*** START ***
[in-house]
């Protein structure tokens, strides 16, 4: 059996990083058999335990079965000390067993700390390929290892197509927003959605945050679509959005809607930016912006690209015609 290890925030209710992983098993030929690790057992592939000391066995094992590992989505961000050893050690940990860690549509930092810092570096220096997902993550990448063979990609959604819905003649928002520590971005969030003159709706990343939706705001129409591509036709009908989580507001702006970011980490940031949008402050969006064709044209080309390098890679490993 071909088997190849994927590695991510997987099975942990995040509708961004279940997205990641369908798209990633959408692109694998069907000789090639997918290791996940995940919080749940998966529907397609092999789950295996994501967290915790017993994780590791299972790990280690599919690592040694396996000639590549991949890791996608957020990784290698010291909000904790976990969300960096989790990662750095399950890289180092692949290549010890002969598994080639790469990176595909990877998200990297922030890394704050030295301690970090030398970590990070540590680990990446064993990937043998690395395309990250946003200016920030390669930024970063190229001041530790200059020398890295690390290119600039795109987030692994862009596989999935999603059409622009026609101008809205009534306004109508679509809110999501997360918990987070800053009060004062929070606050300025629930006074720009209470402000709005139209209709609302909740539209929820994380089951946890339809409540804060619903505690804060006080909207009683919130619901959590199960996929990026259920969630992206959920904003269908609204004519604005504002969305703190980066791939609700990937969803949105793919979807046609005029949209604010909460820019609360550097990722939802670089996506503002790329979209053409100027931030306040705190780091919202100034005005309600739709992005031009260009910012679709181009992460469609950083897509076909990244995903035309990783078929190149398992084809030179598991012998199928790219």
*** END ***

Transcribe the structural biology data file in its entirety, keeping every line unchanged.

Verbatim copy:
[in-house]
């Protein structure tokens, strides 16, 4: 059996990083058999335990079965000390067993700390390929290892197509927003959605945050679509959005809607930016912006690209015609 290890925030209710992983098993030929690790057992592939000391066995094992590992989505961000050893050690940990860690549509930092810092570096220096997902993550990448063979990609959604819905003649928002520590971005969030003159709706990343939706705001129409591509036709009908989580507001702006970011980490940031949008402050969006064709044209080309390098890679490993 071909088997190849994927590695991510997987099975942990995040509708961004279940997205990641369908798209990633959408692109694998069907000789090639997918290791996940995940919080749940998966529907397609092999789950295996994501967290915790017993994780590791299972790990280690599919690592040694396996000639590549991949890791996608957020990784290698010291909000904790976990969300960096989790990662750095399950890289180092692949290549010890002969598994080639790469990176595909990877998200990297922030890394704050030295301690970090030398970590990070540590680990990446064993990937043998690395395309990250946003200016920030390669930024970063190229001041530790200059020398890295690390290119600039795109987030692994862009596989999935999603059409622009026609101008809205009534306004109508679509809110999501997360918990987070800053009060004062929070606050300025629930006074720009209470402000709005139209209709609302909740539209929820994380089951946890339809409540804060619903505690804060006080909207009683919130619901959590199960996929990026259920969630992206959920904003269908609204004519604005504002969305703190980066791939609700990937969803949105793919979807046609005029949209604010909460820019609360550097990722939802670089996506503002790329979209053409100027931030306040705190780091919202100034005005309600739709992005031009260009910012679709181009992460469609950083897509076909990244995903035309990783078929190149398992084809030179598991012998199928790219």